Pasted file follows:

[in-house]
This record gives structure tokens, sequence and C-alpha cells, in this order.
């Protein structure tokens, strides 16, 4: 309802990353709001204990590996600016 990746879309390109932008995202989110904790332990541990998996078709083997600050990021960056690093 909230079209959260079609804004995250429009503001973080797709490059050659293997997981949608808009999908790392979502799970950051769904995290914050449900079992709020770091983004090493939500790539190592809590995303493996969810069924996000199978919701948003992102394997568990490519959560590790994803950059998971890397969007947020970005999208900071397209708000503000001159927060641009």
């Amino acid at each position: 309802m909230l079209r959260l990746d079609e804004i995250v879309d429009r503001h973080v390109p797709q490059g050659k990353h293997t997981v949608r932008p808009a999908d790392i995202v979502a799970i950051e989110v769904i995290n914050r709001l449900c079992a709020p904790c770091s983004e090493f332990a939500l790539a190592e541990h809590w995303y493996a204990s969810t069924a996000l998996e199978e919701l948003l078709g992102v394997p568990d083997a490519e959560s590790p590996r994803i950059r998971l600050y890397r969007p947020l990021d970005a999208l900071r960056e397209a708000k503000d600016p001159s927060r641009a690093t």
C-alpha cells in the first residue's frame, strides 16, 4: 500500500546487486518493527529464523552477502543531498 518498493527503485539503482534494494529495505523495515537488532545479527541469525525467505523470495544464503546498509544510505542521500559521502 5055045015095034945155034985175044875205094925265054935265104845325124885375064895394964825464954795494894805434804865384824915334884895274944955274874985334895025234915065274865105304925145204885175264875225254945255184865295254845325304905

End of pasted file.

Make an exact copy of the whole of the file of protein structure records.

[in-house]
This record gives structure tokens, sequence and C-alpha cells, in this order.
């Protein structure tokens, strides 16, 4: 309802990353709001204990590996600016 990746879309390109932008995202989110904790332990541990998996078709083997600050990021960056690093 909230079209959260079609804004995250429009503001973080797709490059050659293997997981949608808009999908790392979502799970950051769904995290914050449900079992709020770091983004090493939500790539190592809590995303493996969810069924996000199978919701948003992102394997568990490519959560590790994803950059998971890397969007947020970005999208900071397209708000503000001159927060641009």
């Amino acid at each position: 309802m909230l079209r959260l990746d079609e804004i995250v879309d429009r503001h973080v390109p797709q490059g050659k990353h293997t997981v949608r932008p808009a999908d790392i995202v979502a799970i950051e989110v769904i995290n914050r709001l449900c079992a709020p904790c770091s983004e090493f332990a939500l790539a190592e541990h809590w995303y493996a204990s969810t069924a996000l998996e199978e919701l948003l078709g992102v394997p568990d083997a490519e959560s590790p590996r994803i950059r998971l600050y890397r969007p947020l990021d970005a999208l900071r960056e397209a708000k503000d600016p001159s927060r641009a690093t």
C-alpha cells in the first residue's frame, strides 16, 4: 500500500546487486518493527529464523552477502543531498 518498493527503485539503482534494494529495505523495515537488532545479527541469525525467505523470495544464503546498509544510505542521500559521502 5055045015095034945155034985175044875205094925265054935265104845325124885375064895394964825464954795494894805434804865384824915334884895274944955274874985334895025234915065274865105304925145204885175264875225254945255184865295254845325304905